The year's second Grand Slam is nearly in full swing, as the first service ball to be tossed into the Paris air Sunday will signal the start of the 2015 French Open.
Qualifying has already been going on for some time, but the biggest contenders for the title have known just how tough of a road is ahead ever since the Friday morning draw. There's no doubt it packed a punch and surfaced more than a few enticing matchups down the road.
It will take well over a week for the field to become exclusive, but it's never too early to slot a winner for both the men's and women's singles. Let's do that below after looking at all of the viewing information.
Complete 2015 French Open Schedule
|May 24||5 a.m. - 10 a.m.||First round||ESPN2|
|May 24||10 a.m. - 3:30 p.m.||First round||Tennis Channel|
|May 24||1 p.m. - 3:30 p.m.||First round||NBC|
|May 25||5 a.m. - 10 a.m.||First round||ESPN2|
|May 25||10 a.m. - 3:30 p.m.||First round||Tennis Channel|
|May 25||12 p.m. - 3 p.m.||First round||NBC|
|May 26||5 a.m. - 10 a.m.||First round||ESPN2|
|May 26||10 a.m. - 3:30 p.m.||First round||Tennis Channel|
|May 27||5 a.m. - 10 a.m.||Second round||ESPN2|
|May 27||10 a.m. - 3:30 p.m.||Second round||Tennis Channel|
|May 28||5 a.m. - 10 a.m.||Second round||ESPN2|
|May 28||10 a.m. - 3:30 p.m.||Second round||Tennis Channel|
|May 29||5 a.m. - 10 a.m.||Third round||ESPN2|
|May 29||10 a.m. - 3:30 p.m.||Third round||Tennis Channel|
|May 30||5 a.m. - 12 p.m.||Third round||Tennis Channel|
|May 30||12 p.m. - 3 p.m.||Third round||NBC|
|May 31||5 a.m. - 1 p.m.||Fourth round||Tennis Channel|
|May 31||12 p.m. - 3 p.m.||Fourth round||NBC|
|June 1||10 a.m. - 3:30 p.m.||Fourth round||Tennis Channel|
|June 2||8 a.m. - 1 p.m.||Quarterfinals||Tennis Channel|
|June 2||1 p.m. - 3:30 p.m.||Quarterfinals||ESPN2|
|June 3||8 a.m. - 1 p.m.||Quarterfinals||ESPN2|
|June 4||6 a.m. - 9 a.m.||Mixed doubles final||Tennis Channel|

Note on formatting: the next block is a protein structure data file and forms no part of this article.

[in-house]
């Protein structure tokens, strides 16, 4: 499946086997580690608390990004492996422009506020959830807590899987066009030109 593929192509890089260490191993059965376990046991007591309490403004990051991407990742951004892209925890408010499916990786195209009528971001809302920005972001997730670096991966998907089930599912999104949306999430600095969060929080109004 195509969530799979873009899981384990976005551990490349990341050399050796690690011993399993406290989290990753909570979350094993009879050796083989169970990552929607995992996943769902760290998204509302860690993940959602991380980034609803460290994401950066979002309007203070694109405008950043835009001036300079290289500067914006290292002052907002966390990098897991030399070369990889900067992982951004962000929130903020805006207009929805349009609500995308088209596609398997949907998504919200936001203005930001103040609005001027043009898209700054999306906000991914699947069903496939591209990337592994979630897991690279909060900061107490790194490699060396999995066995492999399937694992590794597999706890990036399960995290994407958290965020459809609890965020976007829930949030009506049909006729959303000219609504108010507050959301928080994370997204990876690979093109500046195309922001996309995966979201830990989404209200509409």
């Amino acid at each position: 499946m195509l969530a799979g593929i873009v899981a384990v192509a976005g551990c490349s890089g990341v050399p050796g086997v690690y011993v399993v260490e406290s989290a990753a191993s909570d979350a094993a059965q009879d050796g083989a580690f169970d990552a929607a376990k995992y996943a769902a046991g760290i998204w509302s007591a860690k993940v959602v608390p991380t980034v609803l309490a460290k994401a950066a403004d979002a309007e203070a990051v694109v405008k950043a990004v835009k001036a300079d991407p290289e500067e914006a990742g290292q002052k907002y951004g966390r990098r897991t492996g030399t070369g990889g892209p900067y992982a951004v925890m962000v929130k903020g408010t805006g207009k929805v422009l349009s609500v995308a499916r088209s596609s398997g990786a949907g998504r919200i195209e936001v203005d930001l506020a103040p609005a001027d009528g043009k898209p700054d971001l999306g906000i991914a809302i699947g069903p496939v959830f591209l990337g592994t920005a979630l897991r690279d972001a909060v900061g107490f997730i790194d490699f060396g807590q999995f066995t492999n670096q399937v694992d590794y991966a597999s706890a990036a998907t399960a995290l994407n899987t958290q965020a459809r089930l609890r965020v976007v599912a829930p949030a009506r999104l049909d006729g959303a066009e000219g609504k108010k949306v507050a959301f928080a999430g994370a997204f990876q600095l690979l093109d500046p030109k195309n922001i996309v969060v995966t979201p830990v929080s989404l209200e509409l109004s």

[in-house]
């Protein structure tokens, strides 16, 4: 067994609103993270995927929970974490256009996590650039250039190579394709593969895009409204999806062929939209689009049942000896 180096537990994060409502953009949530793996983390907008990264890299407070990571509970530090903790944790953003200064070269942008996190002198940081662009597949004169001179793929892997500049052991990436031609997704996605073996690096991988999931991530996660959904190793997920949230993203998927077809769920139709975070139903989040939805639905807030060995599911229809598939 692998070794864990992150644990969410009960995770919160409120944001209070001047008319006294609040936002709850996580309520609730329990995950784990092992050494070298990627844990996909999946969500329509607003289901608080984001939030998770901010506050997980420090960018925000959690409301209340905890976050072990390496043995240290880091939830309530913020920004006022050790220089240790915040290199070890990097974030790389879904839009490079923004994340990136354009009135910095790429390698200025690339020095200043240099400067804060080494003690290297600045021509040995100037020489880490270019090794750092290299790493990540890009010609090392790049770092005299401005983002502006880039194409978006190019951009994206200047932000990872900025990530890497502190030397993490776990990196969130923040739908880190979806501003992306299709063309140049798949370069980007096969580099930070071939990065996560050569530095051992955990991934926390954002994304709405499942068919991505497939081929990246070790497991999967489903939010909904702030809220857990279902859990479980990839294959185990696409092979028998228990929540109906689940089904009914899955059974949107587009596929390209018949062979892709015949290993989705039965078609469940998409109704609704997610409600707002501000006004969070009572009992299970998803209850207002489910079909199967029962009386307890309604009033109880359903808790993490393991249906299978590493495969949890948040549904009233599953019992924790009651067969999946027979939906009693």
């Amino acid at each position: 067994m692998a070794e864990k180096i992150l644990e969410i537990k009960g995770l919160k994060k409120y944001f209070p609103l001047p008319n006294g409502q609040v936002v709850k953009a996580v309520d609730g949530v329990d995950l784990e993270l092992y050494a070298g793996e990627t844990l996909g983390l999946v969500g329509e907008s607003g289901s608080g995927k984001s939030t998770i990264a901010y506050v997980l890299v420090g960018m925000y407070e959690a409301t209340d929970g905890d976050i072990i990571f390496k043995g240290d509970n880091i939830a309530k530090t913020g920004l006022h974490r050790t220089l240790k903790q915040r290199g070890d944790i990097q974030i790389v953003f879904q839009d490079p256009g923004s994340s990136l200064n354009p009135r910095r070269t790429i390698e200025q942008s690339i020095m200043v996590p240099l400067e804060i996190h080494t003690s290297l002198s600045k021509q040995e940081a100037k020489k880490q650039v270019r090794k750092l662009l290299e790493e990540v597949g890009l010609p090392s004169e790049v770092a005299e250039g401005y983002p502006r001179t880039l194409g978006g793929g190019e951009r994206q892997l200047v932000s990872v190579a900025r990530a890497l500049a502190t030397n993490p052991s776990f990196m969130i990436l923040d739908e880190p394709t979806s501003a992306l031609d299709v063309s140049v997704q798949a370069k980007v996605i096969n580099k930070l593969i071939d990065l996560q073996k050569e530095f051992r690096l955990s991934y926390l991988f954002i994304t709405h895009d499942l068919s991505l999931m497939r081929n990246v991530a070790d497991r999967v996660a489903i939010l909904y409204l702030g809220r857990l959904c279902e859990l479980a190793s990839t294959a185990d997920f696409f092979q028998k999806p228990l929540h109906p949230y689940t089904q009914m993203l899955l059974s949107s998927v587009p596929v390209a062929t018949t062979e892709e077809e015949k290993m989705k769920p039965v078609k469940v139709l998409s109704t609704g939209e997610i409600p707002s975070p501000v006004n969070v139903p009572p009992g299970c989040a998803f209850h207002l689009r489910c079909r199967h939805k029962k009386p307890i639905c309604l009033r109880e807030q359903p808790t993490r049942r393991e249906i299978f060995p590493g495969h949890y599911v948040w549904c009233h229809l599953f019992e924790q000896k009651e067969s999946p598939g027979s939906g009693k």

|June 4||9 a.m. - 2 p.m.||Women's semifinals||ESPN2|
|June 4||11 a.m. - 2 p.m.||Women's semifinals||NBC|
|June 5||7 a.m. - 11 a.m.||Men's semifinals||Tennis Channel|
|June 5||11 a.m. - 2 p.m.||Men's semifinals||NBC|
|June 6||9 a.m. - 1 p.m.||Women's final||NBC|
|June 7||9 a.m. - 2 p.m.||Men's final||NBC|
Men's Singles: Novak Djokovic
With the way Novak Djokovic has been playing in 2015, the only player who can keep him from winning the French Open and completing the career Grand Slam is himself.
The Serbian has left doubt at times as to whether he's the world's best current player, but he has convincingly taken that title with force so far in 2015. He won his fifth Australian Open earlier this year before taking four Masters titles—capped off by the Rome Masters on clay.
Just take a look at what he's done over the last several months, per Sky Sports News:
For all of Djokovic's stellar play that has secured his top seed, though, he got a tough draw that puts him up against Rafael Nadal in the quarterfinals. Of course, Nadal has tied an Open era record by winning five straight French Opens—as many as anyone has rattled off in a row at any Grand Slam.
Although it's hard to ignore, Nadal isn't looking ahead, per Roland Garros: